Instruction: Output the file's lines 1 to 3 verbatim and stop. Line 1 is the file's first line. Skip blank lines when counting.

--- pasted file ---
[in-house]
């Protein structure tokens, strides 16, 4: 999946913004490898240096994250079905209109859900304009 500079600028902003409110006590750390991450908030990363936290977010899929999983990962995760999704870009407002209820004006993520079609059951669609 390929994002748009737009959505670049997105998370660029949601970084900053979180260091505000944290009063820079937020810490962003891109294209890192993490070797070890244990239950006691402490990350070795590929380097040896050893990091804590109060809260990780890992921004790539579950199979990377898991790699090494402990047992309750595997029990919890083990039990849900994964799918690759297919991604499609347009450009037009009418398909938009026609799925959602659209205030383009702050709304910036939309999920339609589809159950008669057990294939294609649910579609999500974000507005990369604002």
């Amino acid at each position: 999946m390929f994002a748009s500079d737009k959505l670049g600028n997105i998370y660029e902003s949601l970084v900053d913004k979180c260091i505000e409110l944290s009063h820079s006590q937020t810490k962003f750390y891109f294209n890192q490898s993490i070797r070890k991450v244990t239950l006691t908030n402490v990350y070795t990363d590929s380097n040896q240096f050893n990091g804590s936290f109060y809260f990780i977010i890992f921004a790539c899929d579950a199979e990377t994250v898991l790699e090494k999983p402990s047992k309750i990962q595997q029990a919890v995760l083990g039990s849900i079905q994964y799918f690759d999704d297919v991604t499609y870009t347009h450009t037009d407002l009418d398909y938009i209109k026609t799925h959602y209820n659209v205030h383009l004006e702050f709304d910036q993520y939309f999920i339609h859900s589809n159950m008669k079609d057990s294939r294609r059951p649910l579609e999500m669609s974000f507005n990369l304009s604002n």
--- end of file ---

[in-house]
């Protein structure tokens, strides 16, 4: 999946913004490898240096994250079905209109859900304009 500079600028902003409110006590750390991450908030990363936290977010899929999983990962995760999704870009407002209820004006993520079609059951669609 390929994002748009737009959505670049997105998370660029949601970084900053979180260091505000944290009063820079937020810490962003891109294209890192993490070797070890244990239950006691402490990350070795590929380097040896050893990091804590109060809260990780890992921004790539579950199979990377898991790699090494402990047992309750595997029990919890083990039990849900994964799918690759297919991604499609347009450009037009009418398909938009026609799925959602659209205030383009702050709304910036939309999920339609589809159950008669057990294939294609649910579609999500974000507005990369604002």
């Amino acid at each position: 999946m390929f994002a748009s500079d737009k959505l670049g600028n997105i998370y660029e902003s949601l970084v900053d913004k979180c260091i505000e409110l944290s009063h820079s006590q937020t810490k962003f750390y891109f294209n890192q490898s993490i070797r070890k991450v244990t239950l006691t908030n402490v990350y070795t990363d590929s380097n040896q240096f050893n990091g804590s936290f109060y809260f990780i977010i890992f921004a790539c899929d579950a199979e990377t994250v898991l790699e090494k999983p402990s047992k309750i990962q595997q029990a919890v995760l083990g039990s849900i079905q994964y799918f690759d999704d297919v991604t499609y870009t347009h450009t037009d407002l009418d398909y938009i209109k026609t799925h959602y209820n659209v205030h383009l004006e702050f709304d910036q993520y939309f999920i339609h859900s589809n159950m008669k079609d057990s294939r294609r059951p649910l579609e999500m669609s974000f507005n990369l304009s604002n």